(continued) Remember when we were first able to read full paragraphs? Long before our teachers were helping us to deduce “topic sentences”, we were taught the concept of “main ideas.” “Bob and Jane worked together to successfully buy eggs, milk and bread.” “Dogs make very good friends but require responsibility.” “Saying ‘please’ and ‘thank you’ are good things.” Or, in this case, “Engaging, articulate and uplifting African-American leaders fail when elected to high-level public office.”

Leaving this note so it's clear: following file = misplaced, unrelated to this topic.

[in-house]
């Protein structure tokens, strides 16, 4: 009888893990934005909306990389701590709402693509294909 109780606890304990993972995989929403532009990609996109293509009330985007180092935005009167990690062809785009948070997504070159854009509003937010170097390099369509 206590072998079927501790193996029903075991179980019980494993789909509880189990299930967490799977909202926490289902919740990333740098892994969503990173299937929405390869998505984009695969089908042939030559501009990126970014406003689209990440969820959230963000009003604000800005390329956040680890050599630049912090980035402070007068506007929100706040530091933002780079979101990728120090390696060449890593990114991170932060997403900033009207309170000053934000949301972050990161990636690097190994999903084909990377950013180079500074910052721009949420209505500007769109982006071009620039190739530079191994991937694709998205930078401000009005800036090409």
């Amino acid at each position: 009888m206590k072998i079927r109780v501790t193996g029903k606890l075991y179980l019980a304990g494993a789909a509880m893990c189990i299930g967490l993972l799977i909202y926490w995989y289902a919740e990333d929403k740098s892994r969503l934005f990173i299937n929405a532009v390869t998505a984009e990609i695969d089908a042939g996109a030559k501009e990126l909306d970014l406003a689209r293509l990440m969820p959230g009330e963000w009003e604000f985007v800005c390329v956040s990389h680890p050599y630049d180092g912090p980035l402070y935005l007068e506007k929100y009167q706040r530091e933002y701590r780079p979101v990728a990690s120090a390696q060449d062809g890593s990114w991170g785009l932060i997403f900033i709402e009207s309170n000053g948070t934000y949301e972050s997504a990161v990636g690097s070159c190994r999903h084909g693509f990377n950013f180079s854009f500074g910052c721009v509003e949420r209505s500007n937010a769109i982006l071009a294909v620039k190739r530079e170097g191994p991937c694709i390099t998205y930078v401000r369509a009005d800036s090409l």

The first paragraph alone casts Gov. Patrick as addressing “doting crowds across the country”, only to then describe him as “a novice politician barely known outside Massachusetts.” It was then that I realized that something was awry. How is it possible to have both a “doting” national following and yet be unknown outside the Bay State? Double talk, no matter how benign, so early in an article always catches my attention, but it seemed that a familiar formula was beginning to take shape: Race + (Articulate + Engaging = Pretentious) + Fear – Change + (“Dazzling Voters With a Message of Hope” + “Hussein” = Witchcraft) + Failure + Obama = Mark Penn Speaking Points. I have to give The Times credit. They clearly needed to fill a column, and, for a Junior’s cheesecake, a sweater-shopping spree at the Staten Island Salvation Army and an early morning Katz’s pastrami (juicy), Mark Penn was probably a good last-minute bargain.